Canning, Freezing & More Preserving / Recipes

Feijoa 3 Ways: Feijoa-Ginger Preserves (Part III)

Feijoa-ginger preserves

My feijoa tree is dropping less and less fruit every day, and I feel the end of the season is near. I managed to gather one last basket full of feijoas last week, which turned out to be the perfect amount for a batch of preserves.

Late-season feijoa harvest

Now I know what you might be thinking… Noooo! I refuse to peel any more fruit! And I hear ya. Spending the day peeling 20 feijoas is no picnic for me either… but I have good news for you! This last recipe in my feijoa series requires absolutely no peeling, at all, whatsoever, period.

That’s especially good news for those tiny feijoas that get neglected on the ground. Most of my late-season fruits fall in this category, and pure laziness on my part means they promptly make their way to the compost since they’re too small to be of any real use. But putting them in my no-peel preserves extends the harvest just a little bit longer, and often in November, I’ll make very small batches (of just two or three jars) and put them in the fridge without processing in a boiling water bath.

If you’ve never tried the flavor extravaganza of feijoa and ginger together, you’re in for a real treat! I use baby ginger in this recipe because I like the fresh and slightly sweeter flavor — bold without being aggressively spicy — not to mention the tender skin means I don’t have to peel the root either. (Another winning point for my lazy side.)

Baby ginger

Baby ginger (also called young ginger or spring ginger, though it’s a fall crop) is more easily found in Asian markets or farmers’ markets, and the rhizome is beautiful — smooth and cream-colored with a blush of pink. Unlike regular (mature) ginger, baby ginger has none of that tough outer hide or fibrous center, making it a delight to use in recipes.

Feijoa-Ginger Preserves

Makes 6 half-pints


20 to 25 feijoas
2-inch piece baby ginger
Juice from 1 lemon
4 1/2 tablespoons low-sugar pectin (I use Ball Low/No-Sugar Needed Pectin)
1 1/2 cups sugar


Trim off the blossom end of your feijoas, then dice. I like my preserves to be a tad chunky, but you can dice them as large or as fine as you prefer your fruit to be.

Dice feijoas

Mince the ginger. If using regular ginger, you may want to peel the root first.

Mince baby ginger

Combine the feijoas, ginger, lemon juice, and pectin in a large, wide saucepan. Bring the mixture to a full rolling boil over high heat, stirring frequently to prevent burning.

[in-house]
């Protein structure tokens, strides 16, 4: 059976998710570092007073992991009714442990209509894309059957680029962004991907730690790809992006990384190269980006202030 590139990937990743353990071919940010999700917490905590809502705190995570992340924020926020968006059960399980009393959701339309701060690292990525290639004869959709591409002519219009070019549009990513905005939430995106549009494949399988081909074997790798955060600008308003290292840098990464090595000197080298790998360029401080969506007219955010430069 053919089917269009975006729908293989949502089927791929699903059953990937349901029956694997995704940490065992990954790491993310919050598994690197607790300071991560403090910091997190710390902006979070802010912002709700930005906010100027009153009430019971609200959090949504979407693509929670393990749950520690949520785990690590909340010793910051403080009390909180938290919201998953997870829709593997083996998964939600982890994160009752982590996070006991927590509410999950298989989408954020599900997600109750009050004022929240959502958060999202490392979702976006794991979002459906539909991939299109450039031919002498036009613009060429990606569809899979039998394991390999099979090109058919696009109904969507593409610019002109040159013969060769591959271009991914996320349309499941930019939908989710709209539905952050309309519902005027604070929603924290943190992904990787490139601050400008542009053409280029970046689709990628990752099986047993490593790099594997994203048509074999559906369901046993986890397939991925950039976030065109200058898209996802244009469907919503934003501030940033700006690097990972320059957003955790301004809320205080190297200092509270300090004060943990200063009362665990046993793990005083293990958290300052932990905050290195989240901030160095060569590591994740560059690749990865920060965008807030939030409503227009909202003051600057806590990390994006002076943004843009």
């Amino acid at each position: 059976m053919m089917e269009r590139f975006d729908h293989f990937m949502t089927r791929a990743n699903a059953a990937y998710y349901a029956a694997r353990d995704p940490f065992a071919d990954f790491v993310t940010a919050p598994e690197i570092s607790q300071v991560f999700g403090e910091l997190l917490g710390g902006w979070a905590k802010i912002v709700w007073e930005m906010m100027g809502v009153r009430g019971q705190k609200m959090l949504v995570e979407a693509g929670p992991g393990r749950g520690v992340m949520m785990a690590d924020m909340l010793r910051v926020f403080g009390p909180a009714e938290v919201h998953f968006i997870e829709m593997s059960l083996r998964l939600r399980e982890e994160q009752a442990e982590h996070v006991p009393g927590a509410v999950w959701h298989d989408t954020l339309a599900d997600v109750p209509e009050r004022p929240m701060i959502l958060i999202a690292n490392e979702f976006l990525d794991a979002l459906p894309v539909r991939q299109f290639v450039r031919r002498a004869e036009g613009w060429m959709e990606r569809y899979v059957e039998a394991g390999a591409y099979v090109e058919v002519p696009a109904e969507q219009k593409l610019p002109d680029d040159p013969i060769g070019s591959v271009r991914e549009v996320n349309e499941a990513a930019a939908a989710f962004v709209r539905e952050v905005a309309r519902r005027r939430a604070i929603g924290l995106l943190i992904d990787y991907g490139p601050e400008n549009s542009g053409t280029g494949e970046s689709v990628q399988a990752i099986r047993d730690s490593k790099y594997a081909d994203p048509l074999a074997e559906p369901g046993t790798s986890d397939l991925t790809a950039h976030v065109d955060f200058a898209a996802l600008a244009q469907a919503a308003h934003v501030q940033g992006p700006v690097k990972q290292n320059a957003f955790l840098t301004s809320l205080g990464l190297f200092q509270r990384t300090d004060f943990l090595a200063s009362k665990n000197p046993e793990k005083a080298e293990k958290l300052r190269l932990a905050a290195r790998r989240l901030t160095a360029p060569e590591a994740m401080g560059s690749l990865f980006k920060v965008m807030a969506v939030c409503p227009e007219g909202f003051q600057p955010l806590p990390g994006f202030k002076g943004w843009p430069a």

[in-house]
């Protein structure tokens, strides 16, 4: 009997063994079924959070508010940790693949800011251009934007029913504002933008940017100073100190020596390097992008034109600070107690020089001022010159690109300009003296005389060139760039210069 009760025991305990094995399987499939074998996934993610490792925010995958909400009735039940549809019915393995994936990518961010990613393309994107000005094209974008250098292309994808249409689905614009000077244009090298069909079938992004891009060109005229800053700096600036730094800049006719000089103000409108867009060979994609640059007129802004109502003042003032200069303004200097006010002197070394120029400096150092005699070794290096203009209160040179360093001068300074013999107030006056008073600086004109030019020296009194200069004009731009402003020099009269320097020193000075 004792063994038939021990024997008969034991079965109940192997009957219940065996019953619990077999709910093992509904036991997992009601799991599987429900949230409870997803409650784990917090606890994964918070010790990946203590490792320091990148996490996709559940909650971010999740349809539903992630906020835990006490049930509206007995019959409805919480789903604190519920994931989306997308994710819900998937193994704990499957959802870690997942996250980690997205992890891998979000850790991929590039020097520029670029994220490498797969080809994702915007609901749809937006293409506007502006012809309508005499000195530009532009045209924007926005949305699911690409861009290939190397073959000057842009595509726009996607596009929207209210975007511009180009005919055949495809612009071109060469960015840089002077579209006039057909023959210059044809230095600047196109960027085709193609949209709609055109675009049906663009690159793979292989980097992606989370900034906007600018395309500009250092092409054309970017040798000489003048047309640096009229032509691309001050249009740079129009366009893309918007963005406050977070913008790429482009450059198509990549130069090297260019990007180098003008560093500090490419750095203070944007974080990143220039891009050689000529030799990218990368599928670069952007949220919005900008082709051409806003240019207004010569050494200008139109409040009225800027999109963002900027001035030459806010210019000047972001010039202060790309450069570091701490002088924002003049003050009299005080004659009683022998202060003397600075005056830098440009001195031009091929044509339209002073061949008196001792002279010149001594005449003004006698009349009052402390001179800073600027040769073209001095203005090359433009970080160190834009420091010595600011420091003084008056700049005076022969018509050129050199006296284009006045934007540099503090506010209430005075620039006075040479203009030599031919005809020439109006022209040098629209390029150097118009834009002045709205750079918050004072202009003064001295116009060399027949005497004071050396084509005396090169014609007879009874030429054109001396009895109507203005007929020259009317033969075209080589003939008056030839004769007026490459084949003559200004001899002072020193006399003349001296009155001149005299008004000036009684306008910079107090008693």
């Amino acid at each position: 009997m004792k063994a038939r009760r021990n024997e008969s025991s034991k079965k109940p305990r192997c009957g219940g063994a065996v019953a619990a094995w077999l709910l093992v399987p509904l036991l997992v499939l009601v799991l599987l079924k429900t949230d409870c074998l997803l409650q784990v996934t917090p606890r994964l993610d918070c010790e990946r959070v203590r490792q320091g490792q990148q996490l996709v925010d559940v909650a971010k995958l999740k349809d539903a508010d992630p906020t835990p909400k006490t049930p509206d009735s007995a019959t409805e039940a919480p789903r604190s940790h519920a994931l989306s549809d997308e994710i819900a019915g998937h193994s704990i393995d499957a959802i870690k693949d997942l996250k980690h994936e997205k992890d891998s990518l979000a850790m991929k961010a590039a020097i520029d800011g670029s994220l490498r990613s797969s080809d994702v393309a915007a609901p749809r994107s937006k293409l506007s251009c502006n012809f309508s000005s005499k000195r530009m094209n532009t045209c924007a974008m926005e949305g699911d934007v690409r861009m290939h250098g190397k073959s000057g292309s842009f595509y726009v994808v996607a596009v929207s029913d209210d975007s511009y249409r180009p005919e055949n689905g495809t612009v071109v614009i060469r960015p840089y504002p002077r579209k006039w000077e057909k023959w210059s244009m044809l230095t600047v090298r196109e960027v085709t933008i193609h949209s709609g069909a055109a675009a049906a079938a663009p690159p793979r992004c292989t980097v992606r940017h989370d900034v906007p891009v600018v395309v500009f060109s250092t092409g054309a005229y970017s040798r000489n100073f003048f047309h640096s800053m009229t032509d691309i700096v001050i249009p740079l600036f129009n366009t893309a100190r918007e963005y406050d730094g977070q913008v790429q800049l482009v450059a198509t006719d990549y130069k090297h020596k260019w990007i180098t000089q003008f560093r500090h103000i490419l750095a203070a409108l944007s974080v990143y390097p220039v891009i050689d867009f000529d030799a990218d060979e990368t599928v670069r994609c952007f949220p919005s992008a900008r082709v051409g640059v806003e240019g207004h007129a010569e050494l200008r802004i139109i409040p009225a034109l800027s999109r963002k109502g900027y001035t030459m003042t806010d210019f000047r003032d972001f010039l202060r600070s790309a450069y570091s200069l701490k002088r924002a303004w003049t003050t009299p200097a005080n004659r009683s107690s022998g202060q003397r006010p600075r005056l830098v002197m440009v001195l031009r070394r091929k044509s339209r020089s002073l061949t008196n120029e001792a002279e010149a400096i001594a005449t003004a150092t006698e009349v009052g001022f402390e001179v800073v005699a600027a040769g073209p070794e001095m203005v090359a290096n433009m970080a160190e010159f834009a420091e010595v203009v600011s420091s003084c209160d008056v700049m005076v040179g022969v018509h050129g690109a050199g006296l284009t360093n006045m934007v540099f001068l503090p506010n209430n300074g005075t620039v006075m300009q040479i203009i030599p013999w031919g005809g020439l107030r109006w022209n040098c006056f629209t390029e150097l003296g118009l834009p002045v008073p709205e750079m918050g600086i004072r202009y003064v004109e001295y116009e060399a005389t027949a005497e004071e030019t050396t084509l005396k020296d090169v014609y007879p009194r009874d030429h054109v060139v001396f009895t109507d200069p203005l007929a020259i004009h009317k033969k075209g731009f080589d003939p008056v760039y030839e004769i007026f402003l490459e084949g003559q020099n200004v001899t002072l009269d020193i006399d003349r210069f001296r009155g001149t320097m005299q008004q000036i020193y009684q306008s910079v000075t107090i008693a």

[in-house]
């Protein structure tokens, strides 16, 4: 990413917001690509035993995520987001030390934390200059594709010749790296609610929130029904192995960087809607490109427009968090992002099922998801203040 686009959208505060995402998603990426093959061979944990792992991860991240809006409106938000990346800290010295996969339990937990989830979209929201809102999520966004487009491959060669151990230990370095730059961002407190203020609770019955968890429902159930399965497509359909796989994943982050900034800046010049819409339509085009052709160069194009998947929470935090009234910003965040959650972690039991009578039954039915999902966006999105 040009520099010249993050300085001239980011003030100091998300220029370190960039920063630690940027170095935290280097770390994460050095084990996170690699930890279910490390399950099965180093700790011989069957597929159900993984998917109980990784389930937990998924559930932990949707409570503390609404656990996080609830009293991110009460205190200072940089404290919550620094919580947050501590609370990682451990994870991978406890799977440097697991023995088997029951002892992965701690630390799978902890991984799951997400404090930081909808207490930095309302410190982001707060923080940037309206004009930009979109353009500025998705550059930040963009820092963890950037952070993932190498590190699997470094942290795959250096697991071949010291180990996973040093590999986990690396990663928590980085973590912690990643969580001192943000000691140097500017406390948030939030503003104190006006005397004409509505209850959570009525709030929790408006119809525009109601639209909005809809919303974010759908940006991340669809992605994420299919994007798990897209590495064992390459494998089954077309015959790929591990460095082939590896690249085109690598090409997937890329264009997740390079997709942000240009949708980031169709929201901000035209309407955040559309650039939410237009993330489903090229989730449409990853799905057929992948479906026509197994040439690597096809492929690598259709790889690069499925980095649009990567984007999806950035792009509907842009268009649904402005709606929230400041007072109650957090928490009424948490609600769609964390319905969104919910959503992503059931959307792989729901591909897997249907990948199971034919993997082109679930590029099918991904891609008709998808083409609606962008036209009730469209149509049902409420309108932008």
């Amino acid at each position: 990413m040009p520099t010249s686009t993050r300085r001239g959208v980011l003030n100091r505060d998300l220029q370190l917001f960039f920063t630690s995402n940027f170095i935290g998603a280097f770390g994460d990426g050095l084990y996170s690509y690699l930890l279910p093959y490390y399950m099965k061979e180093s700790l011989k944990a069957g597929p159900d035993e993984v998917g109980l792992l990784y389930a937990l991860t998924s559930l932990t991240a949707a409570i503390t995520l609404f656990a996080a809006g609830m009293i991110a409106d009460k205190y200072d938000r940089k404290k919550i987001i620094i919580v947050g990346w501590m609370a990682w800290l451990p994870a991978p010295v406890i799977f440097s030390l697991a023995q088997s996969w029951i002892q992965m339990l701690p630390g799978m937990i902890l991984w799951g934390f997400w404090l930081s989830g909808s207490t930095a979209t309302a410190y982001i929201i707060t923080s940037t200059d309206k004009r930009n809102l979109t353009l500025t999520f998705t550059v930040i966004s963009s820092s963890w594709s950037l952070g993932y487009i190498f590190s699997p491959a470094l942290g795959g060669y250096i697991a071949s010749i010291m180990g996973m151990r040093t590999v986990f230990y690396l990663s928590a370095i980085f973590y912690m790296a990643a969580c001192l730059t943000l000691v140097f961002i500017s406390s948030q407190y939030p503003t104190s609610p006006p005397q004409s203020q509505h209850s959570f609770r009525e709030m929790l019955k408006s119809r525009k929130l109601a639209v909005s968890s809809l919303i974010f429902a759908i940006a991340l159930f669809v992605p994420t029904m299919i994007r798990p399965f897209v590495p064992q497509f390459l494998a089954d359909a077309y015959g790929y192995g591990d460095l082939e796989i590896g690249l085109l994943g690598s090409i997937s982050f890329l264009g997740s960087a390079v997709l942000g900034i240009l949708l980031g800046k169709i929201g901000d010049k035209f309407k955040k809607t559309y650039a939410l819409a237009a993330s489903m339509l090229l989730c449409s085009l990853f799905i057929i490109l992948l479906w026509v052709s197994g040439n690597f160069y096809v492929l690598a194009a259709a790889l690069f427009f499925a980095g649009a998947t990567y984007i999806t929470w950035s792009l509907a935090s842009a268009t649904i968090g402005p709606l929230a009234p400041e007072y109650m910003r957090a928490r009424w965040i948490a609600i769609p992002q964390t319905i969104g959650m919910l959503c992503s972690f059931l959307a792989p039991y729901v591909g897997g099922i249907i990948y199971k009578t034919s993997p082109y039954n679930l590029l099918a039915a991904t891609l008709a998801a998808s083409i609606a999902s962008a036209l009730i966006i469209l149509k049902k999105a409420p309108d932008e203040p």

Combine all ingredients in a large, wide saucepan

Add the sugar and bring the mixture back to a constant boil that cannot be stirred down. Boil hard for 1 minute, then remove from heat.

Feijoa mixture boiled down

Funnel the mixture into hot, clean jars, leaving 1/2-inch headspace. Wipe the rims clean with a damp towel, then seal with lids and rings.

Seasonal feijoa-ginger preserves

Homemade feijoa-ginger preserves

Process the jars in a boiling water bath for 10 minutes, adjusting time for altitude as needed.

Small batch of feijoa-ginger preserves

About Author

I'm a plant lover, passionate road-tripper, and cookbook author whose expert advice and bestselling books have been featured in TIME, Outside, HGTV, and Food & Wine. The No-Waste Vegetable Cookbook is my latest book. Garden Betty is where I write about modern homesteading, farm-to-table cooking, and outdoor adventuring—all that encompass a life well-lived outdoors. After all, the secret to a good life is... Read more »


  • kim
    November 20, 2013 at 10:20 pm

    i love your blog layout! and those mason jars are the cutest size.

    perhaps you can help a fellow food blogger out and vote for my mac n cheese in a recipe contest? i’d greatly appreciate it!! 🙂

  • Friv Jogos
    November 4, 2013 at 2:01 am

    How to make simple but effective.


Leave a Reply to theGardenBetty Cancel Reply

This site uses Akismet to reduce spam. Learn how your comment data is processed.